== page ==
So, now I am choosing to focus on what I am grateful for instead. I am also feeling pretty confident that I will be finished before March 2, 2021- the eight year mark of when I fell. Onward!

 

Being (a) Patient: Final Countdown

Tomorrow marks the beginning of the end in my dental reconstruction. I am going to the prosthodontist to get the temporaries on six of my front teeth.

I have already had two sets of temps on the two missing teeth. So, after tomorrow my eight front top teeth will never be the same. Honestly, only two of them currently are.  Four of the six that are being veneered/crowned tomorrow, have been damaged since my fall on March 2, 2013. The other two, my left front tooth and left canine, are innocent bystanders but… it doesn’t make sense to do only six. I wouldn’t have a consistent smile ever again.

I was desperate to get my smile back after I fell!  I couldn’t believe what happened to me. So, I did the only thing you can when faced with trauma, I moved forward one day at a time and sought the best medical help I could find. Sometimes, I had to seek it over and over again. I also cried… but not too much. It’s okay to be sad as long as you don’t get stuck. You have to move forward even if it is only a centimeter at a time. Feeling sorry for yourself gets you nowhere!

I feel very emotional right now. I have a right to- I am at a point of no return. Tomorrow, my prosthodontist will shave down my natural teeth to fit the veneers. There’s no reversing that. I know that it is time. I am putting my trust in God and my prosthodontist that in the end I will have a beautiful smile to share with everyone!

Being (a) Patient: Heartbroken

Sometimes, when you are being put back together things don’t go the way you want or expect them to.  You believe you are going to make a giant step forward and are disappointed and pushed backward.  Such was the case with me yesterday.

Suffice it to say, I didn’t get what I expected and what I did get was unacceptable to me.  I feel like I have a cough drop stuck to the back of my front teeth that never dissolves.  It feels horrible.  I have no comfortable place to put my tongue.  I don’t like the way it looks either.  I am also lisping worse than I was with two teeth missing.  The good news is that it is only temporary.  The painfully frustrating part is I need to find a new prosthodontist.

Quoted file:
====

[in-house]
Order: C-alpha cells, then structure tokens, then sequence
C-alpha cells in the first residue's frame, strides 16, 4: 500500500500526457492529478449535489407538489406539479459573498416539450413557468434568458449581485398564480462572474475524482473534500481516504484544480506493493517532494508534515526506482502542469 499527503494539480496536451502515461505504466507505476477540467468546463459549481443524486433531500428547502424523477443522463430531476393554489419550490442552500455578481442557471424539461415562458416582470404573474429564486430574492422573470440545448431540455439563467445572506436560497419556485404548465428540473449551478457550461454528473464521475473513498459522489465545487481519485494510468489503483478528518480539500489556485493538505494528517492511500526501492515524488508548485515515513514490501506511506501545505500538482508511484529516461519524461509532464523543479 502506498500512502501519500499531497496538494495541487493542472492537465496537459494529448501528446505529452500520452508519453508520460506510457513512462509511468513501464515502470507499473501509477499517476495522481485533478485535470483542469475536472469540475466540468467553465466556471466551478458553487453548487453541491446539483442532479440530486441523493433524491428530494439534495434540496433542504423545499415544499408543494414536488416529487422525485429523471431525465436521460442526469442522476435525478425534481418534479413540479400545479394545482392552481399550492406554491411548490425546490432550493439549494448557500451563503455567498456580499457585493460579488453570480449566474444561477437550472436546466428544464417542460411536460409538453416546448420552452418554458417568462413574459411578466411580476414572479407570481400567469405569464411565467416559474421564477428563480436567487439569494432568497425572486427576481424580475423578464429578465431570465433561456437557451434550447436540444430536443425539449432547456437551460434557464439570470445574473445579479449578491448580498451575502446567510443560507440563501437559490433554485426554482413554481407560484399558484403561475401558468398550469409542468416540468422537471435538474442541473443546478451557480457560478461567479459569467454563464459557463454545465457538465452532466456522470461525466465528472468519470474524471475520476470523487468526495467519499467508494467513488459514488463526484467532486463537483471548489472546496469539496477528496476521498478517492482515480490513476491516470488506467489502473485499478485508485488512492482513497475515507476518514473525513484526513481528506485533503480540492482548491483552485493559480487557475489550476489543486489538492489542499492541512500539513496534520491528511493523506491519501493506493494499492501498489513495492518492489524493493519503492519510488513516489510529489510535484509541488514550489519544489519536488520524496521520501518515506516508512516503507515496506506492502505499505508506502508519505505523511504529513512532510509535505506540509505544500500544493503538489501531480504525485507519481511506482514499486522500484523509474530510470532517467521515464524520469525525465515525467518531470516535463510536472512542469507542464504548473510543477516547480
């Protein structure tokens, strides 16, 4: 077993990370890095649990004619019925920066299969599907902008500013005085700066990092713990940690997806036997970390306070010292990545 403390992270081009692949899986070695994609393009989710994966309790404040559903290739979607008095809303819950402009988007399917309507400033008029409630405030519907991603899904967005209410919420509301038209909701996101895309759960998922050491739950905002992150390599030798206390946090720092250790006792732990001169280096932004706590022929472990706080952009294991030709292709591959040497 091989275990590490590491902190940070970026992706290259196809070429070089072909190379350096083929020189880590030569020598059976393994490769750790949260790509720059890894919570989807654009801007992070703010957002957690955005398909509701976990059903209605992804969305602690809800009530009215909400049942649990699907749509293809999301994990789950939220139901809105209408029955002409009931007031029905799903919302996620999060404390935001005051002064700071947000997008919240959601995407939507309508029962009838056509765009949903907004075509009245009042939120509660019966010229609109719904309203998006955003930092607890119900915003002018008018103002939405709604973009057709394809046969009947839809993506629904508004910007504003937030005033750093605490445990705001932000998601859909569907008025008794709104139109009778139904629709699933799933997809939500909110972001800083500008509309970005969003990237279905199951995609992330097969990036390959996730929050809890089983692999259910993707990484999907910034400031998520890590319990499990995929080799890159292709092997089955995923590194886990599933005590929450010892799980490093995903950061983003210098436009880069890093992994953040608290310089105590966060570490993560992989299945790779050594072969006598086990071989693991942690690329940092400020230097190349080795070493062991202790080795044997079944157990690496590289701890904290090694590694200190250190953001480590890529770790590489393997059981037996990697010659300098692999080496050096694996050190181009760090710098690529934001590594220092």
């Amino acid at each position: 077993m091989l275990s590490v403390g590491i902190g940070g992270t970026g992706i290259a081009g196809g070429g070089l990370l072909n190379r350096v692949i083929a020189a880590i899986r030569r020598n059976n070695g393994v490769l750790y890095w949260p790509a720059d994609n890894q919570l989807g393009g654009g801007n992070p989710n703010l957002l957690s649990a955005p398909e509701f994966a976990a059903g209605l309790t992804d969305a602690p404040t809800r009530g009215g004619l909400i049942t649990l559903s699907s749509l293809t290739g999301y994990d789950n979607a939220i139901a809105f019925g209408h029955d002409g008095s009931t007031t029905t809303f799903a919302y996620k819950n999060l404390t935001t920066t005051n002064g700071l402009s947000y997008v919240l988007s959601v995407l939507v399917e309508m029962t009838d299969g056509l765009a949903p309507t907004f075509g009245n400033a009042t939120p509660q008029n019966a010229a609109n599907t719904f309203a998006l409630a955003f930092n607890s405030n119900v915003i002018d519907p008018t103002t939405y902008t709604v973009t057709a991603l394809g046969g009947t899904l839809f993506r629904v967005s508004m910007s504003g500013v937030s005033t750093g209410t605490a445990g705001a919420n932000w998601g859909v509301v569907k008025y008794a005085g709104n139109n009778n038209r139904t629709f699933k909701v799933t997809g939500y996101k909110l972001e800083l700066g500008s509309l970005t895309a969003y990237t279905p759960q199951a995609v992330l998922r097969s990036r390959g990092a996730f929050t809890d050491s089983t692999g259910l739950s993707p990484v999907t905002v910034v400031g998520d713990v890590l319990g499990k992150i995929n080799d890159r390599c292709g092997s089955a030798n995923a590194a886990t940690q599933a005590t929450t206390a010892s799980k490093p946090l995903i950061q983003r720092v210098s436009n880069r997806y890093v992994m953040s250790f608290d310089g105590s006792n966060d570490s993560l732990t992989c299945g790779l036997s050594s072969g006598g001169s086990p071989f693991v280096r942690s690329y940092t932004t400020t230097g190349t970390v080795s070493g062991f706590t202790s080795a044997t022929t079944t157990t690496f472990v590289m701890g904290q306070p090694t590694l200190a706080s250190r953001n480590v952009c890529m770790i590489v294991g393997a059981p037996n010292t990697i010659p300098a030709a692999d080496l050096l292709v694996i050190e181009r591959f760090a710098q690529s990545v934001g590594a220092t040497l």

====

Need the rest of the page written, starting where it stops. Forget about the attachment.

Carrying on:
In the meanwhile, I will regroup and hang with my favorite wellness practitioner, Chauncy.  No matter how hard life gets sometimes, Chauncy always make me feel grateful!

Chauncy always gives me a reason to be grateful!

Dr. Chauncy to the rescue!

Many blessings,

Cynthia

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justdragonfly

Being (a) Patient: Bye Bye Flipper

I am very grateful to have had my flipper for the last two years and four months (and the essex bridge for two months before that.).  Although it wasn’t fun tasting plastic all day, it definitely beat missing two front teeth.  I will be wearing it for the last time this morning because I am happy to share that by this evening, I will no longer need it!!!  I am getting two temporary crowns on my implants today.  Hooray!

Farewell my beat-up, well-used and discolored flipper!  Today, you will be granted an honorable discharge.  Your service has come to the end.  Thank you!

 

Many blessings,

Cynthia

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Being (a) Patient: Tough Decisions and Temporary Solutions

I have avoided writing this blog post for almost five months. I actually did write one back in June; when I first found out I can’t yet afford to finish my dental reconstruction. The shame and frustration of admitting that reality were so raw I couldn’t bring myself to post it at the time.

Since then I have tried to save enough to get to the point where I could put most of the money down to get the eight crowns and two posts I need but I am not quite there yet. I have enough money to start the work but the large payments I would have to make in the months following, make me uneasy because I would essentially be eating Ramen noodles the whole time and living in terror of ANYthing that might go wrong.